3. What do you feel good about or proud of that you’ve done this week?
(Note: If you are a parent asking a BOY, don’t expect him to open up by just
engaging in conversation. Get him involved in some activity (walking qualifies)
before engaging in such talk.)
5. PROMOTING LEARNING
Elicit and discuss examples
validating the following statement:
“Effort becomes a reward, not just a way to a reward.”
Have students draw from their personal experiences where exerting effort became
as much if not more satisfying than being given a compliment or some tangible
(Note: the purpose is not to lesson the importance of external acknowledgments
but rather to demonstrate that external receivings are not nearly so satisfying
as exerting effort to achieve a goal or to do that which is right.)
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6. Implementing the RAISE RESPONSIBILITY SYSTEM
This has been my most challenging year of teaching ever. I have been at the end
of my rope many times. I have looked all year for something new to help me and
my students. I was very excited to learn about your ideas at the IRA
(International Reading Association) convention. I know good
classroom management begins on day one, but do you have any survival tips for
the end of year? I really want to end the year positively so that we all feel
good on the last day. It seems impossible as the problems have been worsening
all year–everything from no supplies and tardiness to flat refusal to follow
even simple directions like, “Please come here.” I would be so grateful for even
one idea that would make my classroom a better learning environment.”
I would not say, “Please come here.” In the situation you
described, students may interpret it as demeaning in front
of their peers. Instead, go over to the student and say,
“Don’t worry what will happen later. We’ll talk about it
When it comes to changing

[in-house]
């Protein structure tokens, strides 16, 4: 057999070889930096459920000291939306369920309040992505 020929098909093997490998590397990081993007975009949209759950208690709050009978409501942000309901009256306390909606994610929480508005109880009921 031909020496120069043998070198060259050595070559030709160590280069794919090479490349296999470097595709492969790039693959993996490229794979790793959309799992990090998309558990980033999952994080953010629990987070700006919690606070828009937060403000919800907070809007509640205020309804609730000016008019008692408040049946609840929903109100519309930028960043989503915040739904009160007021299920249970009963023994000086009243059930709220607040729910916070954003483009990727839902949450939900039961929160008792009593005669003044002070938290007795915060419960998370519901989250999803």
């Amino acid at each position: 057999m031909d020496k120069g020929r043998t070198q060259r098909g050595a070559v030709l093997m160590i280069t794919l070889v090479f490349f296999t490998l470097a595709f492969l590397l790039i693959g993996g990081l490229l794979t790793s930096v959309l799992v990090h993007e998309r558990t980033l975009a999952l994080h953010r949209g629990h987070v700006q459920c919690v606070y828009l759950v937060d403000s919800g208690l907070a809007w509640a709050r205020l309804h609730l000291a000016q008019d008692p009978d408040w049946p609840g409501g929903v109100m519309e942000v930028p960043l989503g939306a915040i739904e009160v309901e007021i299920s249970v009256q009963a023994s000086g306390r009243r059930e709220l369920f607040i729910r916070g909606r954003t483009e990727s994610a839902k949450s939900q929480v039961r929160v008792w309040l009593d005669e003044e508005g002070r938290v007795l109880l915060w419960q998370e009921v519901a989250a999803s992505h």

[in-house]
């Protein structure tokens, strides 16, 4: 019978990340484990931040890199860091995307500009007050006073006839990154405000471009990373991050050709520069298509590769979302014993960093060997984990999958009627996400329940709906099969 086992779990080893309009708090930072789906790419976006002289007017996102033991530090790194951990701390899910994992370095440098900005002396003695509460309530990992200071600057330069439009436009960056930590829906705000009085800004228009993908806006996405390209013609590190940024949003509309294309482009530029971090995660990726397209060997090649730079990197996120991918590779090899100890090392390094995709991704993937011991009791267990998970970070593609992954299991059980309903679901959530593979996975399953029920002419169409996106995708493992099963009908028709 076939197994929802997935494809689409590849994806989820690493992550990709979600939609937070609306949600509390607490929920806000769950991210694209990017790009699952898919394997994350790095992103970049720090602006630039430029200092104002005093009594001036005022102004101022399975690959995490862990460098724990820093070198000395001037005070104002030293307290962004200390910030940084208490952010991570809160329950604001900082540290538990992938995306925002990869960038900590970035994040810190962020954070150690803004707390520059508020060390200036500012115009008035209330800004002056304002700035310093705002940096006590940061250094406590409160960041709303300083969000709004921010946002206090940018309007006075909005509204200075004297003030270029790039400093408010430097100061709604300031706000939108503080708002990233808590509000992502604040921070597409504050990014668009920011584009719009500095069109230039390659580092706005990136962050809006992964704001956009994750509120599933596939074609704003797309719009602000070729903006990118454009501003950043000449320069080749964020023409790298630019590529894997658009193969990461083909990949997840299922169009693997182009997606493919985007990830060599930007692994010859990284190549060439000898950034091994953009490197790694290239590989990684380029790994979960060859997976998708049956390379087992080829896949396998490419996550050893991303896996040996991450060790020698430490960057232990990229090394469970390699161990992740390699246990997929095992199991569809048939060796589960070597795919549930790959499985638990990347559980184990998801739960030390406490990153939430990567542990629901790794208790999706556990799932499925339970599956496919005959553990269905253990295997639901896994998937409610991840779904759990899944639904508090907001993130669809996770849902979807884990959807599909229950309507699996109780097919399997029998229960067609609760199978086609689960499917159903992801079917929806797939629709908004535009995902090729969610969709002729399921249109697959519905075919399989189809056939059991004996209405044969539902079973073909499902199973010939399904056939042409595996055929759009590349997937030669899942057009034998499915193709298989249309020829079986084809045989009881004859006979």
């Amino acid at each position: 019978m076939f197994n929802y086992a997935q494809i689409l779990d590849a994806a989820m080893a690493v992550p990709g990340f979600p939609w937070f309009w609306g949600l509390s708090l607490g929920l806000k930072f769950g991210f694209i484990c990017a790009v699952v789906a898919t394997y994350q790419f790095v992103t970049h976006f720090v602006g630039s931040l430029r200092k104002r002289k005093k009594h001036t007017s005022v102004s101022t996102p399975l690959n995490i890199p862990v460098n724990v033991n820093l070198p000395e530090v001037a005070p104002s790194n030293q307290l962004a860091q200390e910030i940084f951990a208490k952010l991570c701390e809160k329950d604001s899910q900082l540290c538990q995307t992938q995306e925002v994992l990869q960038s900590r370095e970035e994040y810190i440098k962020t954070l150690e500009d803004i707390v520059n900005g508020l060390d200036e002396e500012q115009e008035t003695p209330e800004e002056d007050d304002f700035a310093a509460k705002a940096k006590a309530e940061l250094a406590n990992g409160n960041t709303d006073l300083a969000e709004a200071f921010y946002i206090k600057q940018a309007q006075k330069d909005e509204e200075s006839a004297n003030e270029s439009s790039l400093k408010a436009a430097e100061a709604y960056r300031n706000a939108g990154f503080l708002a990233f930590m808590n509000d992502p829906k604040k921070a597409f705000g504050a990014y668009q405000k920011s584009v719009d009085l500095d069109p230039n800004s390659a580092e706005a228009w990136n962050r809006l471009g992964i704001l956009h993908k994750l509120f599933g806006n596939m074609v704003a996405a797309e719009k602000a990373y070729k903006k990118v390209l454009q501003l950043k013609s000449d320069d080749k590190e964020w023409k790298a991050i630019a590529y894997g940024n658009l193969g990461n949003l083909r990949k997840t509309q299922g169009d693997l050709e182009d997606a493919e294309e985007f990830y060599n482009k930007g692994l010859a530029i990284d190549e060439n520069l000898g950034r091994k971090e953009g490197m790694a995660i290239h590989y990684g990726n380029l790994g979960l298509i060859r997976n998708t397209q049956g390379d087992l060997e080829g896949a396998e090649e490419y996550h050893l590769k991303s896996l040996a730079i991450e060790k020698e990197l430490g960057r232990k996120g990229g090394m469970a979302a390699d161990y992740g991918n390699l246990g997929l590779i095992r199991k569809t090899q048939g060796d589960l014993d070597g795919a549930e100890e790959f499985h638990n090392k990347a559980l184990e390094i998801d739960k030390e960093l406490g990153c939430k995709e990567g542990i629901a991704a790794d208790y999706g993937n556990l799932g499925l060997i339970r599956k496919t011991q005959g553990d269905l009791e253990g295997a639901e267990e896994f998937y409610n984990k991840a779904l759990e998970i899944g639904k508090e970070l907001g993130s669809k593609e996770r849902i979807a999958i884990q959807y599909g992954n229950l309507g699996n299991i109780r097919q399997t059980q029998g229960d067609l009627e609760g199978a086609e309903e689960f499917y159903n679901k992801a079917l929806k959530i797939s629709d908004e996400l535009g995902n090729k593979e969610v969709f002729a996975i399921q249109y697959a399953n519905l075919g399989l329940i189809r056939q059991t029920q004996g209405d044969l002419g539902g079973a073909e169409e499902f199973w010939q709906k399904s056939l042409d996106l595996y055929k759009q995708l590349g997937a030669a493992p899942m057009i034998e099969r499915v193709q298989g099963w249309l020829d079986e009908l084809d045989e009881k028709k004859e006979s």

behavior, not knowing what will happen is far more effective than knowing what
will happen. Young people (really, most people) have a difficult time handling
This statement will
immediately stop the misbehavior because it will redirect the student’s
attention. After class or at a quiet moment, elicit a consequence fostered by
the misbehavior, e.g., “Shall we have you call a parent and explain your
behavior?” “Shall we have you report to the principal and have you describe your
level of behavior?” “Or perhaps you have a better idea to control your impulses
next time you get an urge to do something you know you should not do.”
It is never too late to teach procedures or to introduce the hierarchy of social
development. In fact, introducing (or reviewing) the levels can be an excellent
approach to end the year and to prompt reflective thinking over the summer.
Read “A Letter Worth Reading at
You have the right attitude that will carry you far. But you need a system. The
RAISE RESPONSIBILITY SYSTEM will do it for you–along with next year your
structuring and practicing your procedures so that they become routines to the
point of even becoming rituals.
With good classroom management and THE RAISE RESPONSIBILITY SYSTEM as your
discipline and reflective foundations, next year will truly bring the joy that
this wonderful profession
has to offer..
You can share and learn more
RAISE RESPONSIBILITY SYSTEM (RRS) at
IMPULSE MANAGEMENT POSTERS and CARDS
Learning a procedure to
respond appropriately to impulses is described on the Impulse Management link